FMX: VR Technology for Storytellers in 2016
Today, I’d like talk about a few take aways from FMX regarding the mixed reality continuum. Admittingly it’s almost completely about VR – typically people carry around the acronym “AR” in their Powerpoint titles, but don’t really thing about it (which is a shame). Often it has been “VR is so great blabla and today we can do this-and-that… oh, yeah, and there will be AR too someday – somehow”. Nevertheless, VR is pretty damn cool and worthwile for sure. So, let’s dive into it and I will point to AR comments where possible.
Classic Story Telling
At FMX we typically encounter ready-made art, pre-prendered stories, pre-written suspense, pre-selected angles and cuts, edited to fit a stand-alone “created-once, always-valid” single vision. The director of photography selects an angle, the director and editor find the best moment to speed up time through cuts and location jumps and the art department and the CGI and renderings artists let it appear visually appealing. They have all the time in the world for a single result (e.g. the Jungle Book had 240 million render farm hours with 1.984 TB of data). Last years game engines caught more and more attention – for quick previs during the production (sorry, I have to brag here and say: that took a while, guys! We did this in 2005 with Quake3 for movie previs). But 2015/16 everybody realizes that VR will really arrive and be there to stay. Everbody is in their trial & error research state and has a mobile and tethered VR demo up their sleeves. So, what’s the state today?
Current Technology & Constraints
Regarding the current state of technology everybody was pretty excited about 2016 – kind of that historians could say “the year VR broke through” and people do their Kniefall to VR all of a sudden, seemingly apologizing for their unawareness over the last years.
It was often said that we are now in the lucky days were VR hardware and software becomes broadly available – and can be dirt-cheap! (For the German readers: when Tchibo sells VR cardboards, you know it’s mainstream! But don’t run away!) Currently we are in the wild west of VR dawn and there are no real standards – regarding SDKs or guidelines. People might moan about it, but can also see it as a chance to have faster evolution cycles as a standard committee is not stopping innovation just for the sake of compatibility (especially in Europe industry standard definition can take forever!). Nevertheless, I hope we can reach some kind of open standard for VR, when you think of it as a the successor to the internet!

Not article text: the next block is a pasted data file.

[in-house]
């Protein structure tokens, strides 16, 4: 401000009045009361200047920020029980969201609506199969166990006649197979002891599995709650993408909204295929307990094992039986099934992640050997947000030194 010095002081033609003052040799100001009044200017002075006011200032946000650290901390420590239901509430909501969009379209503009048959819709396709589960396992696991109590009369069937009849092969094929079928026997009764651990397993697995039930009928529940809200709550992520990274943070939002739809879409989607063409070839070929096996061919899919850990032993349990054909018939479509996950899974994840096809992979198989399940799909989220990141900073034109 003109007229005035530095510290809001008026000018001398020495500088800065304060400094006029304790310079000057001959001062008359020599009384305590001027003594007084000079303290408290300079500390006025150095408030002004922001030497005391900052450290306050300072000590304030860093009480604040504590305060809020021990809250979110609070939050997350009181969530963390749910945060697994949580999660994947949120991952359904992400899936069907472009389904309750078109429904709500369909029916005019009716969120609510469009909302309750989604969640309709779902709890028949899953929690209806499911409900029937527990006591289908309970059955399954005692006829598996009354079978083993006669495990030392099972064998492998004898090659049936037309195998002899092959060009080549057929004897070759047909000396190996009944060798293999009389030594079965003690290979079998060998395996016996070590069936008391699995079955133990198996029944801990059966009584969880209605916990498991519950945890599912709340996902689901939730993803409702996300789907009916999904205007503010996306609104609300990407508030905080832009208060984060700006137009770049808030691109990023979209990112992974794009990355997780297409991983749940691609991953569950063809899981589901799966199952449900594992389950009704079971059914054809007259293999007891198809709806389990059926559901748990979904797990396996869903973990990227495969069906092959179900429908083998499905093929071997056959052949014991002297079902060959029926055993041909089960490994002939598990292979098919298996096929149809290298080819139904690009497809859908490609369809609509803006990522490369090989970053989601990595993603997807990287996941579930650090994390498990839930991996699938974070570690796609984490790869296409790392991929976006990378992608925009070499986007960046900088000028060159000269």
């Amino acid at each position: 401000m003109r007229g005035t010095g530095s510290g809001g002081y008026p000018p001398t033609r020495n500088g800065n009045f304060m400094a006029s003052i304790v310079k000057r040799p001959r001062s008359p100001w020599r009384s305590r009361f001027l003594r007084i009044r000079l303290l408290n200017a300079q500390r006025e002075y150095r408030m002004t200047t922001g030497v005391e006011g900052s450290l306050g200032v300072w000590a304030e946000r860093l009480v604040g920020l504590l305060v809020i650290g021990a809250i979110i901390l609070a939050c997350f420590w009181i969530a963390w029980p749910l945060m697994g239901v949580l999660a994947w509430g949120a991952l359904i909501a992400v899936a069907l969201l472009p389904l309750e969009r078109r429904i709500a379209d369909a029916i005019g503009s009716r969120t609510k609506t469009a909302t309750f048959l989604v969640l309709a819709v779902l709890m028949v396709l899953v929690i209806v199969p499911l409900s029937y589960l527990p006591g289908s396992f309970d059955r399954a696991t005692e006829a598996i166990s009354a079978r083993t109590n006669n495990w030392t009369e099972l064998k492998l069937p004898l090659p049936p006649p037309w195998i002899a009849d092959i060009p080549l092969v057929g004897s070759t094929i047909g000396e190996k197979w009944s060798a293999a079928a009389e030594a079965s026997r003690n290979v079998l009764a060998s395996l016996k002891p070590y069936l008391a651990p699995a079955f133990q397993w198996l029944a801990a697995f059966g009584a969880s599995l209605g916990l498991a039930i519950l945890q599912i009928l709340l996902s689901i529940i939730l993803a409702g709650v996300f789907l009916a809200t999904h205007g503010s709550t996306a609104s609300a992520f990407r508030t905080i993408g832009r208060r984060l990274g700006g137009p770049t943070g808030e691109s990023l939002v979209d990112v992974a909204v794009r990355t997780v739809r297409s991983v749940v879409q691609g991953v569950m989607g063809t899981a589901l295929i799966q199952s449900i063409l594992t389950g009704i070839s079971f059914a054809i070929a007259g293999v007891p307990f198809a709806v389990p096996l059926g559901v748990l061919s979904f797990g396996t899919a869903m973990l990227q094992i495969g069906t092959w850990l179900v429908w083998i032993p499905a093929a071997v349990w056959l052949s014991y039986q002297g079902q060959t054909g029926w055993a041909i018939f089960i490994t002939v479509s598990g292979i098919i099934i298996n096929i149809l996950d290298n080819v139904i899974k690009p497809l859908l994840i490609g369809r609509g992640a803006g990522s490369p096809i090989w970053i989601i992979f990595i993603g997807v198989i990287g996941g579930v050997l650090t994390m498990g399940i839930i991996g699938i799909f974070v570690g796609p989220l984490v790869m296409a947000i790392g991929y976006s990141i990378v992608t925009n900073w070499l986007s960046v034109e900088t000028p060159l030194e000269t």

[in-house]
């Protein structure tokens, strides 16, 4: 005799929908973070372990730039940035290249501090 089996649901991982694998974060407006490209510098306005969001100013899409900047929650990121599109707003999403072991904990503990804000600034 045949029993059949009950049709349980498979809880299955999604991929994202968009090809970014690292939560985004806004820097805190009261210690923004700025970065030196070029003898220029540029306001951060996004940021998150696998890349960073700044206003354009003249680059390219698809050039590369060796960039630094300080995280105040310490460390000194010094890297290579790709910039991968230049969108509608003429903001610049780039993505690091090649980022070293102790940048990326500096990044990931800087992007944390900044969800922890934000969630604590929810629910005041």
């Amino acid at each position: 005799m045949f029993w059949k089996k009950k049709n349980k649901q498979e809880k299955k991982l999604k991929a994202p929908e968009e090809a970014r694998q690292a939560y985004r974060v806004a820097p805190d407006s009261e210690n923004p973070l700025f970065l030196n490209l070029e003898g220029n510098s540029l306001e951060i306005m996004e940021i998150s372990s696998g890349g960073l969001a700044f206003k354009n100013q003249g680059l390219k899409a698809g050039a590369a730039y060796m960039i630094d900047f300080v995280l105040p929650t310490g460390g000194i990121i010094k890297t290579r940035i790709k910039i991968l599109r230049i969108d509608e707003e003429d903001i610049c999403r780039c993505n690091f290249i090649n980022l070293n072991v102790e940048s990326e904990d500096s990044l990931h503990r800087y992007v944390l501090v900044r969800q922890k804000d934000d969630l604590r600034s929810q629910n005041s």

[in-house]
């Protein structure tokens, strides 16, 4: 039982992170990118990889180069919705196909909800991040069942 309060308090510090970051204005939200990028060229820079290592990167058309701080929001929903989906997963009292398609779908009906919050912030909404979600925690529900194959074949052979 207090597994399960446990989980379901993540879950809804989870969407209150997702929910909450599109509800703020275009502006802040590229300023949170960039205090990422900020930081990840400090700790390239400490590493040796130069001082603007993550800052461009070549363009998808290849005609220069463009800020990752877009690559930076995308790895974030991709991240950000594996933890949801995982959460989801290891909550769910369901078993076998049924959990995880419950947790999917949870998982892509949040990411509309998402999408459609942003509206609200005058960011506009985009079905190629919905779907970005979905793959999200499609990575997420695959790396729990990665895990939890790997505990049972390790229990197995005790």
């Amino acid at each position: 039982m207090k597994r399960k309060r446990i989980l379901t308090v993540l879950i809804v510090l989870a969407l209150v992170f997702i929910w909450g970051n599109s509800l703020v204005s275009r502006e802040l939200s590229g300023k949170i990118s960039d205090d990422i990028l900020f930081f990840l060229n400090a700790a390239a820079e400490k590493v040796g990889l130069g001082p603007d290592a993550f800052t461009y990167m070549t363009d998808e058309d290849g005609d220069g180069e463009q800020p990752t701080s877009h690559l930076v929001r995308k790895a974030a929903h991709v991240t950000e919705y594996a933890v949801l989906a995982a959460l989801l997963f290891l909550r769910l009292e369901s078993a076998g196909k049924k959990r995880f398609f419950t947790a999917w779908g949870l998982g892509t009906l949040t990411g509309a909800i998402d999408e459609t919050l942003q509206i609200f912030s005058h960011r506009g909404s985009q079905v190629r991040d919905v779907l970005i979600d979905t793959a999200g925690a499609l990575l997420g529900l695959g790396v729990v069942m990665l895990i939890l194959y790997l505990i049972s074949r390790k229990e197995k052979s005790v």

So, what is possible today? We see many single-player “VR experiences” that last a few minutes using gamepads or tracked controllers. Some with room-scale movements, some without. If we talk about captured live performance we mostly talk about mono 360° video content, if it’s full CG, we reach stereo. Some demos extend the volume to move through by external tracking and backpacked computers to be wireless or allow a multi-user experience with added 5-point motion tracking per user (head, hands, feet). Tracked controllers allow us to interact almost naturally with virtual objects.
What we don’t see are AR demos (not ready yet) nor high-end renderings on untethered VR HMDs. Neither do we see remote cooperation or education tasks in VR (but to be fair: FMX is about entertainment and storytelling). Body suits for fully inside-out motion capture are available that could be hooked up to VR – but would you want to jump into the sweaty suit from that guy before you in line? Missing completely are live demos allowing gesture interaction with our own hands. It’s just not there yet as it seems (though research on it was presented and everybody is hooking up their Leaps to their HMDs at home).
In any case we do have a good toolset to start with in 2016! So, what do we do with it and what do we need to consider? How will the future be with it? I’ll dive into this with the next post!